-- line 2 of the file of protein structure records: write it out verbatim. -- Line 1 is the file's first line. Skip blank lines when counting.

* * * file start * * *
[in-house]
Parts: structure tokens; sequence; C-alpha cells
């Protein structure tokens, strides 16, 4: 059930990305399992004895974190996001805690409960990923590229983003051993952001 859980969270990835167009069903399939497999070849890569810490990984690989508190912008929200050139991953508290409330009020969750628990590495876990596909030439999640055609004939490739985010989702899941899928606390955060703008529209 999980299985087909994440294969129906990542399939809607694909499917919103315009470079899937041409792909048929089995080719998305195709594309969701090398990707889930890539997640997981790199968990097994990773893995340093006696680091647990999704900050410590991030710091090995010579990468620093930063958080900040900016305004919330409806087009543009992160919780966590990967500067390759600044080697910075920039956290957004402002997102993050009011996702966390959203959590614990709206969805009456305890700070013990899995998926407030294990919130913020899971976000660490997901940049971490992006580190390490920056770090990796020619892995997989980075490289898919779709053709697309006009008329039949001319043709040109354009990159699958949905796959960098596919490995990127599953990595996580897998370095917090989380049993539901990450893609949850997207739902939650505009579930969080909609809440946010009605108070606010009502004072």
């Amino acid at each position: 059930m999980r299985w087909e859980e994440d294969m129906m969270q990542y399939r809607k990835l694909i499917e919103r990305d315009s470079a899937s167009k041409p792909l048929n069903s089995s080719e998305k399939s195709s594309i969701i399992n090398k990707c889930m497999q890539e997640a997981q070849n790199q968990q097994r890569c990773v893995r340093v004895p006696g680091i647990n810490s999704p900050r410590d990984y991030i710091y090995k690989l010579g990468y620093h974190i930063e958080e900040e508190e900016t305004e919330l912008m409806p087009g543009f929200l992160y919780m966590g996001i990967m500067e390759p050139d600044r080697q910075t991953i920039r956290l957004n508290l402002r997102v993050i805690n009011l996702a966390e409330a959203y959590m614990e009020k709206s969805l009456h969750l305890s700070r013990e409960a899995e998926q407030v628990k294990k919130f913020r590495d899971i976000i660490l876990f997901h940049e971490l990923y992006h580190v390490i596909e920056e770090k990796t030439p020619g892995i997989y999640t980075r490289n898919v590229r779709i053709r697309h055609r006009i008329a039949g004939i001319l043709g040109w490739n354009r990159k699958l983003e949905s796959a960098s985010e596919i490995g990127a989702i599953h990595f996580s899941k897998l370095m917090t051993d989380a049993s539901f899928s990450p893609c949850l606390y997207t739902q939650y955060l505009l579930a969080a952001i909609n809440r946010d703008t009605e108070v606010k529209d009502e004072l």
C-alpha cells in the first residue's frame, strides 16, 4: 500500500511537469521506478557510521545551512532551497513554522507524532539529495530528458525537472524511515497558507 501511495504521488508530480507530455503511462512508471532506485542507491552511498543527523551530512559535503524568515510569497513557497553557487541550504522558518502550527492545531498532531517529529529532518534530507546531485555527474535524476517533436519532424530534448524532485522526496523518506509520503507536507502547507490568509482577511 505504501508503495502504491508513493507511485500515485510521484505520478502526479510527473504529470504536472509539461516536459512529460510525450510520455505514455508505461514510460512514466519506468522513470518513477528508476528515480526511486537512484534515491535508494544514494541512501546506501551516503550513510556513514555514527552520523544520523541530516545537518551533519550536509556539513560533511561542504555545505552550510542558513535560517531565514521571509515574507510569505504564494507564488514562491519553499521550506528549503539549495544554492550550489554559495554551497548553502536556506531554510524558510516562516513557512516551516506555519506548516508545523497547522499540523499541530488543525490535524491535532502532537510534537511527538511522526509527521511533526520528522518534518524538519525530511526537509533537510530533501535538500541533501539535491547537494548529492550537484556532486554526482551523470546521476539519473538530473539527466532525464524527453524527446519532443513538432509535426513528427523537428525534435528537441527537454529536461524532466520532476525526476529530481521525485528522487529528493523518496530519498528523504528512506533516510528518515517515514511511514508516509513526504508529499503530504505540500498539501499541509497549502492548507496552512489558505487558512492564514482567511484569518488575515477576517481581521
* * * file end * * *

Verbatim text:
Parts: structure tokens; sequence; C-alpha cells